TIME TRAVEL I (The Great Art Theft Of The Mona Lisa)


Happy New NaBloPoMo month, I would be writing everyday this month so don’t forget to check back everyday. You can also follow me on twitter @thetowncrier96.

Every Saturday, I will do a feature post on “time travel”, watch out for that too.

Yeah, so we begin.


If I could go back in time, it will probably be to 1911 Italy, when one of the greatest art theft in history was perpetrated.

Eduardo de Velfierno, an Argentine con man, allegedly asked Vincenzo Peruggia, a louvre worker if he could steal the Mona Lisa since he worked in the Museum and knew the in and outs of the security detail. Vincenzo was willing to do it. He hid inside the museum on Sunday, August 22, knowing that the museum would be closed the following day. On monday, he wore one of the white Artists’ smocks that employees wore and was indistinguishable from other workers. When the Salon Carre, where the Mona Lisa was hung was empty, he lifted the Mona Lisa from the wall and took it to an enclosed stairwell. He then removed the protective case and frame then concealed the painting under his smock. He left the Louvre with it, passing a guard station which had been left unattended by a guard who had gone to obtain a pail of water. Vincenzo hid the painting in his apartment in Paris and was paid by Eduardo. Surprisingly, Eduardo asked Vincenzo to keep the painting for a little while and never came back for the painting.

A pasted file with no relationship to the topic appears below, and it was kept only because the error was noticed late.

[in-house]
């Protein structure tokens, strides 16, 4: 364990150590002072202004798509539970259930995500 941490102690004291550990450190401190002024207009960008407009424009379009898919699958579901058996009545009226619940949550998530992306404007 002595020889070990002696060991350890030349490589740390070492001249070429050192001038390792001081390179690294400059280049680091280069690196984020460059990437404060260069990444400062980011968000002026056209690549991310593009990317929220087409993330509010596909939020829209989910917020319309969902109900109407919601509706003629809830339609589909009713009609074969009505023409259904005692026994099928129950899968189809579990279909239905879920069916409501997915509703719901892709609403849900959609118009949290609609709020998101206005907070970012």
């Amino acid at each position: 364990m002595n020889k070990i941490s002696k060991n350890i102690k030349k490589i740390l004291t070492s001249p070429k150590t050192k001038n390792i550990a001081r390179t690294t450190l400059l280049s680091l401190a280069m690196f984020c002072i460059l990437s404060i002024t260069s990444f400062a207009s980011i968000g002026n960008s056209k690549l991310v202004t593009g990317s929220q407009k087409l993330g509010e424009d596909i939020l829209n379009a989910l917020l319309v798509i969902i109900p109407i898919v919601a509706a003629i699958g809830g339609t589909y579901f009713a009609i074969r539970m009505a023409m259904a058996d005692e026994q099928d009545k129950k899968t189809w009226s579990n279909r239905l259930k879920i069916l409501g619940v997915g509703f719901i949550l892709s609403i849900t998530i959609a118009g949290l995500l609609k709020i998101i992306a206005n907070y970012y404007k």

After keeping the painting hidden in a trunk in his apartment for two years, Vincenzo returned to Italy with it. He later grew impatient and was finally caught when he contacted Alfredo Geri, the owner of an art gallery in Florence, Italy. Vincenzo apparently expected a reward for returning the painting to what he regarded as its ‘homeland’.

Now here is what makes this story great, before the heist took place, Eduardo allegedly commissioned French art Restorer and forger Yves Chaudron to make six copies of the Mona Lisa. The forgeries where to be shipped around the world for buyers he had lined up. Eduardo knew once the Mona Lisa was stolen it would be harder to smuggle copies past customs, so he shipped them before the heist with only delivering left to do. After the heist, the copies were delivered to their buyers, each thinking they had the original which had been stolen for them. Since Eduardo wanted to sell forgeries, he only needed the original Mona Lisa to disappear (Nice huh!). Karl Decker published this story in a 1932 Saturday Evening Post much later after Eduardo’s death.

There is much doubt about the story’s accuracy but I think Eduardo de Valfierno’s plan was in one word “GENIUS”. Later Peeps…


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